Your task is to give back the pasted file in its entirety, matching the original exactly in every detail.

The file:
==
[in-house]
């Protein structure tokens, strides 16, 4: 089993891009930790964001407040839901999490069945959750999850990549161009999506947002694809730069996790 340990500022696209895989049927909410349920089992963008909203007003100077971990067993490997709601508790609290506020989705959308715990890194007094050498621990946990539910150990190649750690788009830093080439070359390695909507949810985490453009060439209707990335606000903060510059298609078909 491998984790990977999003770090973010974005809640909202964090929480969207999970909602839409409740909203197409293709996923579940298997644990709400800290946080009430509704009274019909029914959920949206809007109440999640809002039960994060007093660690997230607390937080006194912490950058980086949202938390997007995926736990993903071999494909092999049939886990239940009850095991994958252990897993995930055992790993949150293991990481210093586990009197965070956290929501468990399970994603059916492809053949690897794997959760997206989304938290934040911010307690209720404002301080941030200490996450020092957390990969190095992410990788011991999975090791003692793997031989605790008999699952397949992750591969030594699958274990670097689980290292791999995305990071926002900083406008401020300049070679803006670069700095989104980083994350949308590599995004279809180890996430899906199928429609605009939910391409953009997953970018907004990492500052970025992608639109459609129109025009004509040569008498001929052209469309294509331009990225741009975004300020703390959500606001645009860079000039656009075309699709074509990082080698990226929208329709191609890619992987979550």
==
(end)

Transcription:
[in-house]
């Protein structure tokens, strides 16, 4: 089993891009930790964001407040839901999490069945959750999850990549161009999506947002694809730069996790 340990500022696209895989049927909410349920089992963008909203007003100077971990067993490997709601508790609290506020989705959308715990890194007094050498621990946990539910150990190649750690788009830093080439070359390695909507949810985490453009060439209707990335606000903060510059298609078909 491998984790990977999003770090973010974005809640909202964090929480969207999970909602839409409740909203197409293709996923579940298997644990709400800290946080009430509704009274019909029914959920949206809007109440999640809002039960994060007093660690997230607390937080006194912490950058980086949202938390997007995926736990993903071999494909092999049939886990239940009850095991994958252990897993995930055992790993949150293991990481210093586990009197965070956290929501468990399970994603059916492809053949690897794997959760997206989304938290934040911010307690209720404002301080941030200490996450020092957390990969190095992410990788011991999975090791003692793997031989605790008999699952397949992750591969030594699958274990670097689980290292791999995305990071926002900083406008401020300049070679803006670069700095989104980083994350949308590599995004279809180890996430899906199928429609605009939910391409953009997953970018907004990492500052970025992608639109459609129109025009004509040569008498001929052209469309294509331009990225741009975004300020703390959500606001645009860079000039656009075309699709074509990082080698990226929208329709191609890619992987979550």